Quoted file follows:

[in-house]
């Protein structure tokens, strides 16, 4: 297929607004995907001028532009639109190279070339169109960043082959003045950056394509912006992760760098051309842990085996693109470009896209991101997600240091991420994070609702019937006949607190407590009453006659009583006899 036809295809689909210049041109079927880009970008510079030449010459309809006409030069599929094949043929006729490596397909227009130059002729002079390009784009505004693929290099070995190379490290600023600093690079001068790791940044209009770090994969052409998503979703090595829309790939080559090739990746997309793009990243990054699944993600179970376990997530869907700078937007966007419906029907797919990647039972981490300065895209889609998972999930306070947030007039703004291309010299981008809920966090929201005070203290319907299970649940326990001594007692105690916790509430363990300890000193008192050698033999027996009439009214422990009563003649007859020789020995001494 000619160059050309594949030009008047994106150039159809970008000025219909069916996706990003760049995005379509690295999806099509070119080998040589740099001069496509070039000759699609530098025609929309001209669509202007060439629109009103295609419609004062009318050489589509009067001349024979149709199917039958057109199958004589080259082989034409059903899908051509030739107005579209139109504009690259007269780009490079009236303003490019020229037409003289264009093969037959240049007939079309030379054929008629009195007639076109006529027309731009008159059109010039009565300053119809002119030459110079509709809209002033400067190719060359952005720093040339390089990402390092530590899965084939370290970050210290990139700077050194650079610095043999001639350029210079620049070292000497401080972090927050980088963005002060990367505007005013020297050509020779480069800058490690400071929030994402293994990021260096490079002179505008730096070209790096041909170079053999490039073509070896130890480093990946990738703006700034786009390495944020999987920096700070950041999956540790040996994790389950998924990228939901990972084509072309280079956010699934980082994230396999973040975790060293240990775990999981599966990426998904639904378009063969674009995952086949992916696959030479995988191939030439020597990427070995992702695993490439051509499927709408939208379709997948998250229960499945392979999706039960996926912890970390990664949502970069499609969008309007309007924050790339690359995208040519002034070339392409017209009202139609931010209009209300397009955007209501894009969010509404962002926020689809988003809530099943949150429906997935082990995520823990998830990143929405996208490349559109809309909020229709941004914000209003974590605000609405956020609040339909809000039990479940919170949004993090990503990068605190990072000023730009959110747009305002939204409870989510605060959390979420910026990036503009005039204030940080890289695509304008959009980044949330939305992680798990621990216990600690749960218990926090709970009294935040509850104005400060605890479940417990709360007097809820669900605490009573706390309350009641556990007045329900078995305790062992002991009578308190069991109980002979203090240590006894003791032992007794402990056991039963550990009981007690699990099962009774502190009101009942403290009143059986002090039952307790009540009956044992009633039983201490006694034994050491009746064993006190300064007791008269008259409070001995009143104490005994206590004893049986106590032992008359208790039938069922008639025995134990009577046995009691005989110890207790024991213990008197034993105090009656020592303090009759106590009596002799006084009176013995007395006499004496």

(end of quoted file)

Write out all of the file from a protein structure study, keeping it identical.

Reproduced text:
[in-house]
């Protein structure tokens, strides 16, 4: 297929607004995907001028532009639109190279070339169109960043082959003045950056394509912006992760760098051309842990085996693109470009896209991101997600240091991420994070609702019937006949607190407590009453006659009583006899 036809295809689909210049041109079927880009970008510079030449010459309809006409030069599929094949043929006729490596397909227009130059002729002079390009784009505004693929290099070995190379490290600023600093690079001068790791940044209009770090994969052409998503979703090595829309790939080559090739990746997309793009990243990054699944993600179970376990997530869907700078937007966007419906029907797919990647039972981490300065895209889609998972999930306070947030007039703004291309010299981008809920966090929201005070203290319907299970649940326990001594007692105690916790509430363990300890000193008192050698033999027996009439009214422990009563003649007859020789020995001494 000619160059050309594949030009008047994106150039159809970008000025219909069916996706990003760049995005379509690295999806099509070119080998040589740099001069496509070039000759699609530098025609929309001209669509202007060439629109009103295609419609004062009318050489589509009067001349024979149709199917039958057109199958004589080259082989034409059903899908051509030739107005579209139109504009690259007269780009490079009236303003490019020229037409003289264009093969037959240049007939079309030379054929008629009195007639076109006529027309731009008159059109010039009565300053119809002119030459110079509709809209002033400067190719060359952005720093040339390089990402390092530590899965084939370290970050210290990139700077050194650079610095043999001639350029210079620049070292000497401080972090927050980088963005002060990367505007005013020297050509020779480069800058490690400071929030994402293994990021260096490079002179505008730096070209790096041909170079053999490039073509070896130890480093990946990738703006700034786009390495944020999987920096700070950041999956540790040996994790389950998924990228939901990972084509072309280079956010699934980082994230396999973040975790060293240990775990999981599966990426998904639904378009063969674009995952086949992916696959030479995988191939030439020597990427070995992702695993490439051509499927709408939208379709997948998250229960499945392979999706039960996926912890970390990664949502970069499609969008309007309007924050790339690359995208040519002034070339392409017209009202139609931010209009209300397009955007209501894009969010509404962002926020689809988003809530099943949150429906997935082990995520823990998830990143929405996208490349559109809309909020229709941004914000209003974590605000609405956020609040339909809000039990479940919170949004993090990503990068605190990072000023730009959110747009305002939204409870989510605060959390979420910026990036503009005039204030940080890289695509304008959009980044949330939305992680798990621990216990600690749960218990926090709970009294935040509850104005400060605890479940417990709360007097809820669900605490009573706390309350009641556990007045329900078995305790062992002991009578308190069991109980002979203090240590006894003791032992007794402990056991039963550990009981007690699990099962009774502190009101009942403290009143059986002090039952307790009540009956044992009633039983201490006694034994050491009746064993006190300064007791008269008259409070001995009143104490005994206590004893049986106590032992008359208790039938069922008639025995134990009577046995009691005989110890207790024991213990008197034993105090009656020592303090009759106590009596002799006084009176013995007395006499004496």